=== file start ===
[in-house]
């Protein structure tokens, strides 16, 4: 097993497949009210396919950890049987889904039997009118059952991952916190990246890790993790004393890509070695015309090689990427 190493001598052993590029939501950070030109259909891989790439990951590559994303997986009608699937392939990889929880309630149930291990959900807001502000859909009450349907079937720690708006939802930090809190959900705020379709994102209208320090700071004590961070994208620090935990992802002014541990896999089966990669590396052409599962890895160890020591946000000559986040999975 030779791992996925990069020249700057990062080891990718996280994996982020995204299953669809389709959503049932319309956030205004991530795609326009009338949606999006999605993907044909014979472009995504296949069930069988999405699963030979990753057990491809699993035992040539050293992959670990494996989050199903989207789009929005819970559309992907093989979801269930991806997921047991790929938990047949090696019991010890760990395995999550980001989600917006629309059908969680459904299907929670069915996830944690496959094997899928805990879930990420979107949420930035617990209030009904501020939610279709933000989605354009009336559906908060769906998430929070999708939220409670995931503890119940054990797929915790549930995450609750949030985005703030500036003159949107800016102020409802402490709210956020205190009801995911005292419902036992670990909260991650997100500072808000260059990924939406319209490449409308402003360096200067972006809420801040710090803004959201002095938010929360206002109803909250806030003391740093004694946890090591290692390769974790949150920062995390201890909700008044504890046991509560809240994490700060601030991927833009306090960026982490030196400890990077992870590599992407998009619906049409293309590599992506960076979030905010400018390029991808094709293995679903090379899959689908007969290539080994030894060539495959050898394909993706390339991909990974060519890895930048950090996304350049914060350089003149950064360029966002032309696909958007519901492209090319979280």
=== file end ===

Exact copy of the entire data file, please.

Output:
[in-house]
């Protein structure tokens, strides 16, 4: 097993497949009210396919950890049987889904039997009118059952991952916190990246890790993790004393890509070695015309090689990427 190493001598052993590029939501950070030109259909891989790439990951590559994303997986009608699937392939990889929880309630149930291990959900807001502000859909009450349907079937720690708006939802930090809190959900705020379709994102209208320090700071004590961070994208620090935990992802002014541990896999089966990669590396052409599962890895160890020591946000000559986040999975 030779791992996925990069020249700057990062080891990718996280994996982020995204299953669809389709959503049932319309956030205004991530795609326009009338949606999006999605993907044909014979472009995504296949069930069988999405699963030979990753057990491809699993035992040539050293992959670990494996989050199903989207789009929005819970559309992907093989979801269930991806997921047991790929938990047949090696019991010890760990395995999550980001989600917006629309059908969680459904299907929670069915996830944690496959094997899928805990879930990420979107949420930035617990209030009904501020939610279709933000989605354009009336559906908060769906998430929070999708939220409670995931503890119940054990797929915790549930995450609750949030985005703030500036003159949107800016102020409802402490709210956020205190009801995911005292419902036992670990909260991650997100500072808000260059990924939406319209490449409308402003360096200067972006809420801040710090803004959201002095938010929360206002109803909250806030003391740093004694946890090591290692390769974790949150920062995390201890909700008044504890046991509560809240994490700060601030991927833009306090960026982490030196400890990077992870590599992407998009619906049409293309590599992506960076979030905010400018390029991808094709293995679903090379899959689908007969290539080994030894060539495959050898394909993706390339991909990974060519890895930048950090996304350049914060350089003149950064360029966002032309696909958007519901492209090319979280």